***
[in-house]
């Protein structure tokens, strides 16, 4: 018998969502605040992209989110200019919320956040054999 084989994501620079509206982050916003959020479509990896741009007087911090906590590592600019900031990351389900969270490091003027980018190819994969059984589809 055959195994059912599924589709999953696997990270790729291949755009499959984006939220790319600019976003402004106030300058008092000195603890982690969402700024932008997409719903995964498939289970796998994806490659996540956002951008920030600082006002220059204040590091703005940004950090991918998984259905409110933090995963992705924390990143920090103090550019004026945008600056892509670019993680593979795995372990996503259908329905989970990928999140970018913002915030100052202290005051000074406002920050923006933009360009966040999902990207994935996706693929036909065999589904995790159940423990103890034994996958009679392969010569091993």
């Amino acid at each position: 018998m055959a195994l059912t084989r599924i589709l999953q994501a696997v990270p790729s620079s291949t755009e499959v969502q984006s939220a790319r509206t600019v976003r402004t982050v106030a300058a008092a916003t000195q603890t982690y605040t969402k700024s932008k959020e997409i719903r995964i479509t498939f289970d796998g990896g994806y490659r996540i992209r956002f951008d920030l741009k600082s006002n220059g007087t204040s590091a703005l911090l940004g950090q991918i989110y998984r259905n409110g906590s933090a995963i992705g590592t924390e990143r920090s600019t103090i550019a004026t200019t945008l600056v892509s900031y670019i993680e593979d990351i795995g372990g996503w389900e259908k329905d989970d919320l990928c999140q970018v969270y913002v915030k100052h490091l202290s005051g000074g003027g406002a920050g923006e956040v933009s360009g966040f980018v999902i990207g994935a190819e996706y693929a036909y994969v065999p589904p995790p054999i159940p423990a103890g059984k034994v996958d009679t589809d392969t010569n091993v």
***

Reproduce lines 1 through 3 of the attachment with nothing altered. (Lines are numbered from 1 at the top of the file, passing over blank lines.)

[in-house]
């Protein structure tokens, strides 16, 4: 018998969502605040992209989110200019919320956040054999 084989994501620079509206982050916003959020479509990896741009007087911090906590590592600019900031990351389900969270490091003027980018190819994969059984589809 055959195994059912599924589709999953696997990270790729291949755009499959984006939220790319600019976003402004106030300058008092000195603890982690969402700024932008997409719903995964498939289970796998994806490659996540956002951008920030600082006002220059204040590091703005940004950090991918998984259905409110933090995963992705924390990143920090103090550019004026945008600056892509670019993680593979795995372990996503259908329905989970990928999140970018913002915030100052202290005051000074406002920050923006933009360009966040999902990207994935996706693929036909065999589904995790159940423990103890034994996958009679392969010569091993």
């Amino acid at each position: 018998m055959a195994l059912t084989r599924i589709l999953q994501a696997v990270p790729s620079s291949t755009e499959v969502q984006s939220a790319r509206t600019v976003r402004t982050v106030a300058a008092a916003t000195q603890t982690y605040t969402k700024s932008k959020e997409i719903r995964i479509t498939f289970d796998g990896g994806y490659r996540i992209r956002f951008d920030l741009k600082s006002n220059g007087t204040s590091a703005l911090l940004g950090q991918i989110y998984r259905n409110g906590s933090a995963i992705g590592t924390e990143r920090s600019t103090i550019a004026t200019t945008l600056v892509s900031y670019i993680e593979d990351i795995g372990g996503w389900e259908k329905d989970d919320l990928c999140q970018v969270y913002v915030k100052h490091l202290s005051g000074g003027g406002a920050g923006e956040v933009s360009g966040f980018v999902i990207g994935a190819e996706y693929a036909y994969v065999p589904p995790p054999i159940p423990a103890g059984k034994v996958d009679t589809d392969t010569n091993v």